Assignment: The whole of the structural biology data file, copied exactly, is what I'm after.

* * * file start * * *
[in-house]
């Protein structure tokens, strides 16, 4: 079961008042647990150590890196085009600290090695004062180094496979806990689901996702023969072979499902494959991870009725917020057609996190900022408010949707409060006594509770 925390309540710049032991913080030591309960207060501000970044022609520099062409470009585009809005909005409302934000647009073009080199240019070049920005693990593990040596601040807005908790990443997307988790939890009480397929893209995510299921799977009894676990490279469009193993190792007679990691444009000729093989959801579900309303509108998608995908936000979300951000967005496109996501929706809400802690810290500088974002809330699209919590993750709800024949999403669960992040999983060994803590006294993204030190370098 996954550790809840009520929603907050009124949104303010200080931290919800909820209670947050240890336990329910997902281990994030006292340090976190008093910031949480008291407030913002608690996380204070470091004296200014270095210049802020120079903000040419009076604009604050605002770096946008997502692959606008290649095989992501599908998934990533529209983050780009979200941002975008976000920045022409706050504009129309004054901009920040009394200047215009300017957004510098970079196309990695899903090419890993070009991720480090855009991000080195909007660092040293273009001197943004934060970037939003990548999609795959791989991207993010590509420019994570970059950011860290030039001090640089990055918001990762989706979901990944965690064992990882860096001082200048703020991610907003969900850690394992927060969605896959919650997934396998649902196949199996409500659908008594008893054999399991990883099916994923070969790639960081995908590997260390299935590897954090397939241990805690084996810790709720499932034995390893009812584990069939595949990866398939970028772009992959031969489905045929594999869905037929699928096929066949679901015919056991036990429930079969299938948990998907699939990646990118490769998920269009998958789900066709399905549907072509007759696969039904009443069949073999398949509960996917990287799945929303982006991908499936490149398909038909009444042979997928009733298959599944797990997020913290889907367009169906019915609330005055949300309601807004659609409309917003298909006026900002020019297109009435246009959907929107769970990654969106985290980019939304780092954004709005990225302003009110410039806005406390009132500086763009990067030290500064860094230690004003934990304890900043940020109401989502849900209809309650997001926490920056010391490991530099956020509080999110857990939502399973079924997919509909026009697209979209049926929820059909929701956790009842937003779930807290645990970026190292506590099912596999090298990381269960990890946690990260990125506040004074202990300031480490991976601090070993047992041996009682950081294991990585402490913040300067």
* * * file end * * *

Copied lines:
[in-house]
């Protein structure tokens, strides 16, 4: 079961008042647990150590890196085009600290090695004062180094496979806990689901996702023969072979499902494959991870009725917020057609996190900022408010949707409060006594509770 925390309540710049032991913080030591309960207060501000970044022609520099062409470009585009809005909005409302934000647009073009080199240019070049920005693990593990040596601040807005908790990443997307988790939890009480397929893209995510299921799977009894676990490279469009193993190792007679990691444009000729093989959801579900309303509108998608995908936000979300951000967005496109996501929706809400802690810290500088974002809330699209919590993750709800024949999403669960992040999983060994803590006294993204030190370098 996954550790809840009520929603907050009124949104303010200080931290919800909820209670947050240890336990329910997902281990994030006292340090976190008093910031949480008291407030913002608690996380204070470091004296200014270095210049802020120079903000040419009076604009604050605002770096946008997502692959606008290649095989992501599908998934990533529209983050780009979200941002975008976000920045022409706050504009129309004054901009920040009394200047215009300017957004510098970079196309990695899903090419890993070009991720480090855009991000080195909007660092040293273009001197943004934060970037939003990548999609795959791989991207993010590509420019994570970059950011860290030039001090640089990055918001990762989706979901990944965690064992990882860096001082200048703020991610907003969900850690394992927060969605896959919650997934396998649902196949199996409500659908008594008893054999399991990883099916994923070969790639960081995908590997260390299935590897954090397939241990805690084996810790709720499932034995390893009812584990069939595949990866398939970028772009992959031969489905045929594999869905037929699928096929066949679901015919056991036990429930079969299938948990998907699939990646990118490769998920269009998958789900066709399905549907072509007759696969039904009443069949073999398949509960996917990287799945929303982006991908499936490149398909038909009444042979997928009733298959599944797990997020913290889907367009169906019915609330005055949300309601807004659609409309917003298909006026900002020019297109009435246009959907929107769970990654969106985290980019939304780092954004709005990225302003009110410039806005406390009132500086763009990067030290500064860094230690004003934990304890900043940020109401989502849900209809309650997001926490920056010391490991530099956020509080999110857990939502399973079924997919509909026009697209979209049926929820059909929701956790009842937003779930807290645990970026190292506590099912596999090298990381269960990890946690990260990125506040004074202990300031480490991976601090070993047992041996009682950081294991990585402490913040300067």